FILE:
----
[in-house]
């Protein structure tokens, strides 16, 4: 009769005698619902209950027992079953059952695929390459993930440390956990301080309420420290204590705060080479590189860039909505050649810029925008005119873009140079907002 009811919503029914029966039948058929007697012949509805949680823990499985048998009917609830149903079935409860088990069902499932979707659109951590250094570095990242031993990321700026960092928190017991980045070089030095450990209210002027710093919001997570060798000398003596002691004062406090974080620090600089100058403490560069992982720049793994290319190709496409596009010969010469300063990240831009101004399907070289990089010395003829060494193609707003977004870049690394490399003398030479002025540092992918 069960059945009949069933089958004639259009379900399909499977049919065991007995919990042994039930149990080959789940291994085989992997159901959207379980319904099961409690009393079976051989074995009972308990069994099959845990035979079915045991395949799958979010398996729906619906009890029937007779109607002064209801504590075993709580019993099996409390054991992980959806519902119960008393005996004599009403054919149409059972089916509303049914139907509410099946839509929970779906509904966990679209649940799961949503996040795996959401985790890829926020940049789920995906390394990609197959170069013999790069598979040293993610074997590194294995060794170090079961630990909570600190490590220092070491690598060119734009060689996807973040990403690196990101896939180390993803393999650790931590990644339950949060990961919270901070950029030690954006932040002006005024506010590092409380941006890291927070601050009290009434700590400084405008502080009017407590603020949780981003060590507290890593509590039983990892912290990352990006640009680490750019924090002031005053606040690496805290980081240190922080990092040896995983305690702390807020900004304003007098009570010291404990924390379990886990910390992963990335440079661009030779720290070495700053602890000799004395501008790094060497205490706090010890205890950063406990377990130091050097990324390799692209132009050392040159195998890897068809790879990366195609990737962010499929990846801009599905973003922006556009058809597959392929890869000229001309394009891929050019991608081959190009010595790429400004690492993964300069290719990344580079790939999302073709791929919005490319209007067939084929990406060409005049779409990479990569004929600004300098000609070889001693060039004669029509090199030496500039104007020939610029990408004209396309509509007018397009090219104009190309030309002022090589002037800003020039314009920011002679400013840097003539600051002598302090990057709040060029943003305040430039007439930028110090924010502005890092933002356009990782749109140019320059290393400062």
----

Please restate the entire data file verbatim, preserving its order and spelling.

[in-house]
């Protein structure tokens, strides 16, 4: 009769005698619902209950027992079953059952695929390459993930440390956990301080309420420290204590705060080479590189860039909505050649810029925008005119873009140079907002 009811919503029914029966039948058929007697012949509805949680823990499985048998009917609830149903079935409860088990069902499932979707659109951590250094570095990242031993990321700026960092928190017991980045070089030095450990209210002027710093919001997570060798000398003596002691004062406090974080620090600089100058403490560069992982720049793994290319190709496409596009010969010469300063990240831009101004399907070289990089010395003829060494193609707003977004870049690394490399003398030479002025540092992918 069960059945009949069933089958004639259009379900399909499977049919065991007995919990042994039930149990080959789940291994085989992997159901959207379980319904099961409690009393079976051989074995009972308990069994099959845990035979079915045991395949799958979010398996729906619906009890029937007779109607002064209801504590075993709580019993099996409390054991992980959806519902119960008393005996004599009403054919149409059972089916509303049914139907509410099946839509929970779906509904966990679209649940799961949503996040795996959401985790890829926020940049789920995906390394990609197959170069013999790069598979040293993610074997590194294995060794170090079961630990909570600190490590220092070491690598060119734009060689996807973040990403690196990101896939180390993803393999650790931590990644339950949060990961919270901070950029030690954006932040002006005024506010590092409380941006890291927070601050009290009434700590400084405008502080009017407590603020949780981003060590507290890593509590039983990892912290990352990006640009680490750019924090002031005053606040690496805290980081240190922080990092040896995983305690702390807020900004304003007098009570010291404990924390379990886990910390992963990335440079661009030779720290070495700053602890000799004395501008790094060497205490706090010890205890950063406990377990130091050097990324390799692209132009050392040159195998890897068809790879990366195609990737962010499929990846801009599905973003922006556009058809597959392929890869000229001309394009891929050019991608081959190009010595790429400004690492993964300069290719990344580079790939999302073709791929919005490319209007067939084929990406060409005049779409990479990569004929600004300098000609070889001693060039004669029509090199030496500039104007020939610029990408004209396309509509007018397009090219104009190309030309002022090589002037800003020039314009920011002679400013840097003539600051002598302090990057709040060029943003305040430039007439930028110090924010502005890092933002356009990782749109140019320059290393400062």